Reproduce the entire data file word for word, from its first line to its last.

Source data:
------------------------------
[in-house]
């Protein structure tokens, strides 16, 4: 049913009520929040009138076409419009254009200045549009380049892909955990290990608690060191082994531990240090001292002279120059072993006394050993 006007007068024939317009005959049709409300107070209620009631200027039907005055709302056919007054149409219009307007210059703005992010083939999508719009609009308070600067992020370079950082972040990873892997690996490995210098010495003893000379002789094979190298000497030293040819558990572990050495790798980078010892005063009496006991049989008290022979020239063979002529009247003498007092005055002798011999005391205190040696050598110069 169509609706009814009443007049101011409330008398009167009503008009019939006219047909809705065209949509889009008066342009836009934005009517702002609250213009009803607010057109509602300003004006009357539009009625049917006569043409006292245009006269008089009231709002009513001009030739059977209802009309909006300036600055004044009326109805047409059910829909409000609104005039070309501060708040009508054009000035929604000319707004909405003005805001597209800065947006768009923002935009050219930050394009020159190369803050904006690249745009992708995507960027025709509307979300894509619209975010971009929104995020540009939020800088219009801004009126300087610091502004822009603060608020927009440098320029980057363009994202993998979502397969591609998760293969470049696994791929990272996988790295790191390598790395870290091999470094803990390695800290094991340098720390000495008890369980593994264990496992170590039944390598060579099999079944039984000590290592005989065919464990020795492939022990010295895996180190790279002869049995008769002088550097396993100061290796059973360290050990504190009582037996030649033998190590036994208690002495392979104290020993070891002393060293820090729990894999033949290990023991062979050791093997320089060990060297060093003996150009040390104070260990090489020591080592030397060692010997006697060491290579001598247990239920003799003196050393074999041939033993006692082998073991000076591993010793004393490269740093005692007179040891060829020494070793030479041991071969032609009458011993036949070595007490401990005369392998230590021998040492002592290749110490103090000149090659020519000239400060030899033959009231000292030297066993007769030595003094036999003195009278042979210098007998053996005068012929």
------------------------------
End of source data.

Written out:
[in-house]
């Protein structure tokens, strides 16, 4: 049913009520929040009138076409419009254009200045549009380049892909955990290990608690060191082994531990240090001292002279120059072993006394050993 006007007068024939317009005959049709409300107070209620009631200027039907005055709302056919007054149409219009307007210059703005992010083939999508719009609009308070600067992020370079950082972040990873892997690996490995210098010495003893000379002789094979190298000497030293040819558990572990050495790798980078010892005063009496006991049989008290022979020239063979002529009247003498007092005055002798011999005391205190040696050598110069 169509609706009814009443007049101011409330008398009167009503008009019939006219047909809705065209949509889009008066342009836009934005009517702002609250213009009803607010057109509602300003004006009357539009009625049917006569043409006292245009006269008089009231709002009513001009030739059977209802009309909006300036600055004044009326109805047409059910829909409000609104005039070309501060708040009508054009000035929604000319707004909405003005805001597209800065947006768009923002935009050219930050394009020159190369803050904006690249745009992708995507960027025709509307979300894509619209975010971009929104995020540009939020800088219009801004009126300087610091502004822009603060608020927009440098320029980057363009994202993998979502397969591609998760293969470049696994791929990272996988790295790191390598790395870290091999470094803990390695800290094991340098720390000495008890369980593994264990496992170590039944390598060579099999079944039984000590290592005989065919464990020795492939022990010295895996180190790279002869049995008769002088550097396993100061290796059973360290050990504190009582037996030649033998190590036994208690002495392979104290020993070891002393060293820090729990894999033949290990023991062979050791093997320089060990060297060093003996150009040390104070260990090489020591080592030397060692010997006697060491290579001598247990239920003799003196050393074999041939033993006692082998073991000076591993010793004393490269740093005692007179040891060829020494070793030479041991071969032609009458011993036949070595007490401990005369392998230590021998040492002592290749110490103090000149090659020519000239400060030899033959009231000292030297066993007769030595003094036999003195009278042979210098007998053996005068012929």